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Defari‘s latest album Street Music is aptly named since the hip-hopper points out that the genre is rooted and grew up on the streets. The lyrics reflect the mission statement of the whole album, which is to bring hip-hop back in to its true state, the one that existed before P Diddy and Kanye. The punchy rhythm of the vocals and no-nonsense topics he raps about further help Defari make his point.

This is the first release on his own Digital imprint (available exclusively through Dancetracks) for Jamal Moss, aka Hieroglyphic Being. Armed with budget mixers, a drum machine, and not much else Moss represents a new deviation in the term minimalism, one where the creative process is truly reflected in the finished product. Sounds are stripped down to capture the raw flavor of the instrument and remind us that sometimes less is definitely best.

Lazarus Taxon is the paleontological term for a species that disappears, then reappears in the fossil record, but we hope that doesn’t happen to Tortoise just because they’ve chosen to name their much-anticipated box set after the phrase. The collection of tracks includes rare singles, previously unreleased material, and the 1995 album Rhythms, Resolutions & Clusters, now out of print. Definitely not the stuff of fossils.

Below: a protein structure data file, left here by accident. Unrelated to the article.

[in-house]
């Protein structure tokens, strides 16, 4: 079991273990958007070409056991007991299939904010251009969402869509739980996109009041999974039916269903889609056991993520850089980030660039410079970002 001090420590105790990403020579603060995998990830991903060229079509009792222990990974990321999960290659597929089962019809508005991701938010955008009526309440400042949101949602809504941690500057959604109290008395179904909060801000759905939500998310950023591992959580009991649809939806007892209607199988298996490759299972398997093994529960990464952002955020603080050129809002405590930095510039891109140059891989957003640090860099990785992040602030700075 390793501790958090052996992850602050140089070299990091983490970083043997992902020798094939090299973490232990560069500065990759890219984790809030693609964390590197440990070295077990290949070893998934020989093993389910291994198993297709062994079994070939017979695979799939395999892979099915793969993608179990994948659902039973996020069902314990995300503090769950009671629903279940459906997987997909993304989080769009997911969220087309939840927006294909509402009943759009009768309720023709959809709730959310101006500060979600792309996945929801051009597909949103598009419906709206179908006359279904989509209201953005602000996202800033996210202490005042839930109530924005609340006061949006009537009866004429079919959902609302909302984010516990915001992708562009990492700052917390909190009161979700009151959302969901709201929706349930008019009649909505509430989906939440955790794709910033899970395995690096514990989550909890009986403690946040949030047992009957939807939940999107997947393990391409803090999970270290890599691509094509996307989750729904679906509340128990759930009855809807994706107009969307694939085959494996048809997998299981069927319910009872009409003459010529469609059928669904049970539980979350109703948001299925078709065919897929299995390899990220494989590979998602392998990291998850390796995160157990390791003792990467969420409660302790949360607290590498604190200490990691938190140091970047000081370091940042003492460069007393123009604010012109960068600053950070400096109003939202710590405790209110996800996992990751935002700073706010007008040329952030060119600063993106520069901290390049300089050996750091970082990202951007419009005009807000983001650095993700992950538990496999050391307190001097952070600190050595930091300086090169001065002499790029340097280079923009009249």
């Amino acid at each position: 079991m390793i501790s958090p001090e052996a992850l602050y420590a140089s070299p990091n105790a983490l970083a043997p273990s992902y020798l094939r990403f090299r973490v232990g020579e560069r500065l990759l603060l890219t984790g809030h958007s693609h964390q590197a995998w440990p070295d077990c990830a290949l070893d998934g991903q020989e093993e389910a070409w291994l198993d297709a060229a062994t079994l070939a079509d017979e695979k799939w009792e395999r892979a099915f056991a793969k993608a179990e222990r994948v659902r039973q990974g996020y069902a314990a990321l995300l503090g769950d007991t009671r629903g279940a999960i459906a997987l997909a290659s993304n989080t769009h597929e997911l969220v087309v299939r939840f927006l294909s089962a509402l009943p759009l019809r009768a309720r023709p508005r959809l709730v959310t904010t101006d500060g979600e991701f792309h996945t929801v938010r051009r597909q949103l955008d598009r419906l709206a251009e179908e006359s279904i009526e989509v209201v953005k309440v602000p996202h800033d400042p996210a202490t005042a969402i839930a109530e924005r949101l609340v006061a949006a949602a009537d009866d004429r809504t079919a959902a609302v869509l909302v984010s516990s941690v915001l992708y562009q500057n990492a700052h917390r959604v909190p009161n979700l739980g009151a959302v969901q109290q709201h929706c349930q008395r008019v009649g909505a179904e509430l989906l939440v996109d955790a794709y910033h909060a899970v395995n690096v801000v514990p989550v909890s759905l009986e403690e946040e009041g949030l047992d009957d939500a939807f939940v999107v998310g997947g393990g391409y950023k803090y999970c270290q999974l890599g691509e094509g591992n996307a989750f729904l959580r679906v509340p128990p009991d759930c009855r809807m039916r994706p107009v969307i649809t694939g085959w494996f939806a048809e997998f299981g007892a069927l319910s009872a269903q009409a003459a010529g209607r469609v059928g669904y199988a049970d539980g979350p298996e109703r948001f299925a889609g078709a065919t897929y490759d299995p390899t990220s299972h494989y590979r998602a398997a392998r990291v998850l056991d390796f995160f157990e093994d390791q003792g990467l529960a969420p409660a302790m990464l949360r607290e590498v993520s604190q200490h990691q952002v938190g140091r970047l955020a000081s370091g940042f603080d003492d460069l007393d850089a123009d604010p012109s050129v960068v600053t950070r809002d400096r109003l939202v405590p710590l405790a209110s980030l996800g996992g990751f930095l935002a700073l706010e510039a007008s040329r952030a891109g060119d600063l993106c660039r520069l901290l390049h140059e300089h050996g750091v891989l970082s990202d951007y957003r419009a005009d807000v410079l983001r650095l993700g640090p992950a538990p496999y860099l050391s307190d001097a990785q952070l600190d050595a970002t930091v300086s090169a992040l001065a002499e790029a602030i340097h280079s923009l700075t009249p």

Oh No debuted with his 2004 release The Disrupt, and since then is known as a producer and MC in his own right instead of merely being Madlib’s brother. Exodus Into Unheard Rhythms further solidifies his reputation as an innovative hip-hop producer willing to take chances. The album is comprised entirely of beats taken from Galt MacDermot (writer behind the 60’s musical Hair samples. Now that’s a concept album.

Beeda Weeda is another artists in the crew of East Bay hip-hoppers devoted to spreading the gospel of hyphy and keeping their genre real and on the streets. The 22-year old producer uses his Oakland neighborhood, with its violence and mayhem, as a backdrop for his tracks, which are impressively produced and lyrically mature for someone his age. Beeda follows in the footsteps of fellow East Bay artists like E-40, Hieroglyphics, and Too Short, but don’t expect him to stay confined to one part of the country forever.